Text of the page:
Calcium Disturbances

You need to determine the following when a patient presents with a suspected calcium disturbance:

Total plasma calcium

The reference range is 2.2-2.6mmol/l.

Plasma phosphate
  • The reference range is 0.8-1.4mmol/l
  • It is essential to biological systems
  • Plasma phosphate levels are low in primary hyperparathyroidism
  • High levels of plasma phosphate are found in renal failure and hypoparathyroidism
Urinary calcium
  • The normal range is 2.5-7.5mmol/24h
  • Urinary calcium is clearly increased in hypercalcaemia and where renal absorption is decreased
  • In familial hypocalciuric hypercalcaemia, urinary Ca2+ is inappropriately low with high serum calcium levels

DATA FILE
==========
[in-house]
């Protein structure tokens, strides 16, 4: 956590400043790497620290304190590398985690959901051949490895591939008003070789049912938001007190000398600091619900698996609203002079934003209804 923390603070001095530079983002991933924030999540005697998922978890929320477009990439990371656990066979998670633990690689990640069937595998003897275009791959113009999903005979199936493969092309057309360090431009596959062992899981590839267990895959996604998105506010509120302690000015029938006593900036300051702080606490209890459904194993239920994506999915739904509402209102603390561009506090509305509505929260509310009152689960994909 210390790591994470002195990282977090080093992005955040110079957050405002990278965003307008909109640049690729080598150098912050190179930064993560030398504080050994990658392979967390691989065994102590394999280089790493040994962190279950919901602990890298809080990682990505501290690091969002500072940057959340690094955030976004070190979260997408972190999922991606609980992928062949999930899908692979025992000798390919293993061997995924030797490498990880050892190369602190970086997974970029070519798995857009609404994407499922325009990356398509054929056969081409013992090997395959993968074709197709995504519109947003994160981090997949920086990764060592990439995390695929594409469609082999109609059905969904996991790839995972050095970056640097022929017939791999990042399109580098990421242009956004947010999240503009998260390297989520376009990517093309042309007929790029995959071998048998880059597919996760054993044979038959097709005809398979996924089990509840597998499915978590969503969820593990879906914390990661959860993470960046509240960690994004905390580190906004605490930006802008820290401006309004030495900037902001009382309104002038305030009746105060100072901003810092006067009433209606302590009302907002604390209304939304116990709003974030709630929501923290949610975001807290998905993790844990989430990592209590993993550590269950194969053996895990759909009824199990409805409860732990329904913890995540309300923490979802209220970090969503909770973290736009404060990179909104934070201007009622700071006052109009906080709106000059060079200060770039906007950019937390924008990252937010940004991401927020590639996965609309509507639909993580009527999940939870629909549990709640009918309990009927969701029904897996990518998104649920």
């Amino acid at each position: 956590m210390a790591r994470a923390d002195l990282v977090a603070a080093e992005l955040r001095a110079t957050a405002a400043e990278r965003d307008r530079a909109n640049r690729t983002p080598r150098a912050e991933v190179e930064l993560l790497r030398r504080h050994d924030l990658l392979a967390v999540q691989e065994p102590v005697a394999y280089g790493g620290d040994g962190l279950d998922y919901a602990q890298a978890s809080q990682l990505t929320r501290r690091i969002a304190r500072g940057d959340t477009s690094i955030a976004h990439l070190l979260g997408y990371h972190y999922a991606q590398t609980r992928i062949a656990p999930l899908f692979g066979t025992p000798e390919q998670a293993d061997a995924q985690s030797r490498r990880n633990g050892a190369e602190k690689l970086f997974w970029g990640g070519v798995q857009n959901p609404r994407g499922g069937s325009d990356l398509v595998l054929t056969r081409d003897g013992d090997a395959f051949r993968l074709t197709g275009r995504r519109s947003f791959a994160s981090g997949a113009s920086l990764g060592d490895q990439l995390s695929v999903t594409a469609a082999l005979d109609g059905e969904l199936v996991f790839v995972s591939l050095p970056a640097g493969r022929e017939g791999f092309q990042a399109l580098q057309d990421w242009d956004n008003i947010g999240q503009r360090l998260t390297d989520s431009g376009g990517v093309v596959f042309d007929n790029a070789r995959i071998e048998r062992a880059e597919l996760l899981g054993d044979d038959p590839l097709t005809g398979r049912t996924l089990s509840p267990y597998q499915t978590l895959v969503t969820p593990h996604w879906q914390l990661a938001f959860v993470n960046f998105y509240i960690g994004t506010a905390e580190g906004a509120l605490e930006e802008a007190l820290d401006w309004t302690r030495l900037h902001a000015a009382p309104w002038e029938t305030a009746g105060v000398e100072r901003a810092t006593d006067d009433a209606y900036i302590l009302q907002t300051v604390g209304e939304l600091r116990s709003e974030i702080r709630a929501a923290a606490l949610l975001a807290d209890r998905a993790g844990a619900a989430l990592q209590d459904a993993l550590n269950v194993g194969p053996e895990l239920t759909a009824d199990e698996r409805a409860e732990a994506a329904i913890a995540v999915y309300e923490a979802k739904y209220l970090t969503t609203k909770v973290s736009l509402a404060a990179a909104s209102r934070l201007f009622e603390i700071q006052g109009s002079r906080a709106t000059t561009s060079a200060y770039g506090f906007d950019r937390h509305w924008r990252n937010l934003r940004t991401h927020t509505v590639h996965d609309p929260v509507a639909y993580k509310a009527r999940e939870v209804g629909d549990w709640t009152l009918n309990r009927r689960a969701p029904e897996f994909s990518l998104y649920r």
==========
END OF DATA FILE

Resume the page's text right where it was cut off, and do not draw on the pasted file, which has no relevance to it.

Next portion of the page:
• In clinical practice, urinary calcium collection is useful in the investigation of renal colic patients
Parathyroid hormone measurement

Raised levels of PTH are found in:

  • Primary, secondary and tertiary hyperparathyroidism
  • Familial hypocalciuric hypercalcaemia
  • Lithium toxicity
25-hydroxyvitamin D
  • Serum 25-OHD levels allow determination of vitamin D status in the body
  • Vitamin D insufficiency or deficiency is usually associated with an increase in serum PTH
Alkaline phosphatase

Serum levels increase when calcium is mobilised from bone in osteomalacia, Paget’s disease and secondary hyperparathyroidism.